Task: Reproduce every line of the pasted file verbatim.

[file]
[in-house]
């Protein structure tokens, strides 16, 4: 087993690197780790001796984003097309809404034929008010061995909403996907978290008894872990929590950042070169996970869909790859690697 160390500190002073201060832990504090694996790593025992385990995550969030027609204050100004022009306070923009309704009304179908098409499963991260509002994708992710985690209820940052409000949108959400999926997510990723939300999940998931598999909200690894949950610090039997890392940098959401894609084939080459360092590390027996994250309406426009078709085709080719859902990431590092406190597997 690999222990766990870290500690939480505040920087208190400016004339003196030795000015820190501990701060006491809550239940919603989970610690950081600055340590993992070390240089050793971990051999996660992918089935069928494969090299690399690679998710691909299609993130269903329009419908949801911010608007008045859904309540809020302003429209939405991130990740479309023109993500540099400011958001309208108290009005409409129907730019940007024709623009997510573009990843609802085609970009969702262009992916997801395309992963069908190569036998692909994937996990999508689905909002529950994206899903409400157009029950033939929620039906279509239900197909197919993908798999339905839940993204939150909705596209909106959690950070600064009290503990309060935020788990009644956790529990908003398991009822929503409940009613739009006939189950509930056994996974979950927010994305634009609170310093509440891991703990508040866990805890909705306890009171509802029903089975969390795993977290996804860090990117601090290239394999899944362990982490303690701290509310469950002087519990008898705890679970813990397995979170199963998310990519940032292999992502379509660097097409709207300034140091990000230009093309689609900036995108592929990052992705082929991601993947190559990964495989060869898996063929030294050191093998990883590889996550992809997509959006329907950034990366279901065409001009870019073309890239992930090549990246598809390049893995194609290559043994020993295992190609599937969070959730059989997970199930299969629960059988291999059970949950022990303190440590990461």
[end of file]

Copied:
[in-house]
């Protein structure tokens, strides 16, 4: 087993690197780790001796984003097309809404034929008010061995909403996907978290008894872990929590950042070169996970869909790859690697 160390500190002073201060832990504090694996790593025992385990995550969030027609204050100004022009306070923009309704009304179908098409499963991260509002994708992710985690209820940052409000949108959400999926997510990723939300999940998931598999909200690894949950610090039997890392940098959401894609084939080459360092590390027996994250309406426009078709085709080719859902990431590092406190597997 690999222990766990870290500690939480505040920087208190400016004339003196030795000015820190501990701060006491809550239940919603989970610690950081600055340590993992070390240089050793971990051999996660992918089935069928494969090299690399690679998710691909299609993130269903329009419908949801911010608007008045859904309540809020302003429209939405991130990740479309023109993500540099400011958001309208108290009005409409129907730019940007024709623009997510573009990843609802085609970009969702262009992916997801395309992963069908190569036998692909994937996990999508689905909002529950994206899903409400157009029950033939929620039906279509239900197909197919993908798999339905839940993204939150909705596209909106959690950070600064009290503990309060935020788990009644956790529990908003398991009822929503409940009613739009006939189950509930056994996974979950927010994305634009609170310093509440891991703990508040866990805890909705306890009171509802029903089975969390795993977290996804860090990117601090290239394999899944362990982490303690701290509310469950002087519990008898705890679970813990397995979170199963998310990519940032292999992502379509660097097409709207300034140091990000230009093309689609900036995108592929990052992705082929991601993947190559990964495989060869898996063929030294050191093998990883590889996550992809997509959006329907950034990366279901065409001009870019073309890239992930090549990246598809390049893995194609290559043994020993295992190609599937969070959730059989997970199930299969629960059988291999059970949950022990303190440590990461």